The way we use the internet is changing rapidly, thanks to the advancement of AI-powered chatbots that can find information and re-deliver it as a simple conversation.
Major players, including Microsoft, with its new Bing (or is it Sydney?), Google, with Bard, and OpenAI, with ChatGPT, are making AI chatbot technology previously limited to test labs more accessible to the general public.
How do these LLM (Large Language Model) programs work? OpenAI’s GPT-3 told us that AI “uses a series of autocomplete-like programs to learn language” and that these programs “analyze the statistical properties of the language” to “make educated guesses based on the words you’ve previously typed “.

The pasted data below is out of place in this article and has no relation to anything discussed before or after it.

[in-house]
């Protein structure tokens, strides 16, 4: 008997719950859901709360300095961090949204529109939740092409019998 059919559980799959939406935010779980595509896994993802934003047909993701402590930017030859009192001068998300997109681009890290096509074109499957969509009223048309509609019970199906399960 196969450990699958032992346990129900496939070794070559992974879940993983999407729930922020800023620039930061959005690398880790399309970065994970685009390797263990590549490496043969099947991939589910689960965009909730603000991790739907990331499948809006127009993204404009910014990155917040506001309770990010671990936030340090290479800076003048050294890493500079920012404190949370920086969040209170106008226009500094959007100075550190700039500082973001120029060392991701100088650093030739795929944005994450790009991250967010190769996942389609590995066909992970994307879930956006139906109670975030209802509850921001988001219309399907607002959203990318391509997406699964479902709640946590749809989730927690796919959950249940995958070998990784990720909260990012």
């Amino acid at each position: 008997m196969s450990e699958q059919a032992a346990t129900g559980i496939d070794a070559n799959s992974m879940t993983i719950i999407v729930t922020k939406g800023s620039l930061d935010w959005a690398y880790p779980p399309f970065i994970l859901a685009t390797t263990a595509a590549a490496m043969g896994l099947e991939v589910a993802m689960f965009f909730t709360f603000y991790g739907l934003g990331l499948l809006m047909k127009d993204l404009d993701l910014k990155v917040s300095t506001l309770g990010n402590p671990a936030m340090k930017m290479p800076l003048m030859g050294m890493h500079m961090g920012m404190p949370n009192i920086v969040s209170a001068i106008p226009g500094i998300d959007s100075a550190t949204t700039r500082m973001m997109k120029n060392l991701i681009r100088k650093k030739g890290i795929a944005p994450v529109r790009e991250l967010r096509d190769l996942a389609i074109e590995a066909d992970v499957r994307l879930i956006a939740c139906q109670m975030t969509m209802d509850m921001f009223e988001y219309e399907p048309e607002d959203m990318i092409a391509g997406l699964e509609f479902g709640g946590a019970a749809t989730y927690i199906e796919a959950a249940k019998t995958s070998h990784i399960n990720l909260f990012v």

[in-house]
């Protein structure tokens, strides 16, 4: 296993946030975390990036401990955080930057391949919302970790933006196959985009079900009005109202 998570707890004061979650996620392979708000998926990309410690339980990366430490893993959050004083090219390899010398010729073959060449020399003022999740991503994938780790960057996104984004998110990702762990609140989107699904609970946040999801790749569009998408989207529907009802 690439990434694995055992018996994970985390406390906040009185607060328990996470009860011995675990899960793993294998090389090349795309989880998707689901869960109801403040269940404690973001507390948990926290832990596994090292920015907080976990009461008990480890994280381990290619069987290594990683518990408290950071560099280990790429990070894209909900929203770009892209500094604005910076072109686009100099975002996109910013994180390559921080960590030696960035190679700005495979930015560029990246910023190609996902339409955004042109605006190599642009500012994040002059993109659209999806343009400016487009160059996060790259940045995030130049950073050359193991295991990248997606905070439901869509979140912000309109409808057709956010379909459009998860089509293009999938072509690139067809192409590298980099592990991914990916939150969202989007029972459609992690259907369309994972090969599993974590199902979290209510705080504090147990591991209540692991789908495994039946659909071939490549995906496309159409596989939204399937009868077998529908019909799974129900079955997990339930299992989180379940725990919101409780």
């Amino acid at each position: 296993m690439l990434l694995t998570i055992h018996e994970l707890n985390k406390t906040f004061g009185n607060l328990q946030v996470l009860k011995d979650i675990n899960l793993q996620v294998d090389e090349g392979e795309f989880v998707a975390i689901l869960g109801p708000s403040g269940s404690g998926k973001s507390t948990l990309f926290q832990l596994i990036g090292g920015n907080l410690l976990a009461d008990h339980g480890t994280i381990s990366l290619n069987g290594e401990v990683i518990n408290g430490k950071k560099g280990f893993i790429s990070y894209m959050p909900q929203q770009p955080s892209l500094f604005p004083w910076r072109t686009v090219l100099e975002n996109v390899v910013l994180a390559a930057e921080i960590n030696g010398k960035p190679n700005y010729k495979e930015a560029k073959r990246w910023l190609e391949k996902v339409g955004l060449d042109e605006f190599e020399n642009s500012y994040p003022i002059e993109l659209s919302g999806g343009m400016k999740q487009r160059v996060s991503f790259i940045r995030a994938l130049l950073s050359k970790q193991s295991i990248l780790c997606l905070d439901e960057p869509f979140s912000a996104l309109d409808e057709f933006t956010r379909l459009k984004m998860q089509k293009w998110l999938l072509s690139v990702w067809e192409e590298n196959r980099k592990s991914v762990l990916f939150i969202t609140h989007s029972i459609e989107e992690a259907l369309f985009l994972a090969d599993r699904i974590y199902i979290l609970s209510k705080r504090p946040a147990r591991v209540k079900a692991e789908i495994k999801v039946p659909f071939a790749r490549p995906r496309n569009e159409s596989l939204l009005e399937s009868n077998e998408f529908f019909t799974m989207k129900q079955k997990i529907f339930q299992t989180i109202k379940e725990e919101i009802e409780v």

Or, in the words of James Vincent, a human: “These AI tools are huge autocomplete systems, trained to predict which word in a given sentence will follow the next. As such, they have no hard-coded database of ‘facts’ to draw from – only the ability to write plausible-sounding statements. This means that they tend to present false information as truth, because whether a sentence sounds plausible is no guarantee of its factuality.”
But there are so many more parts of the AI landscape coming into play – and there will be issues – but rest assured you’ll see it all unfold here The edge.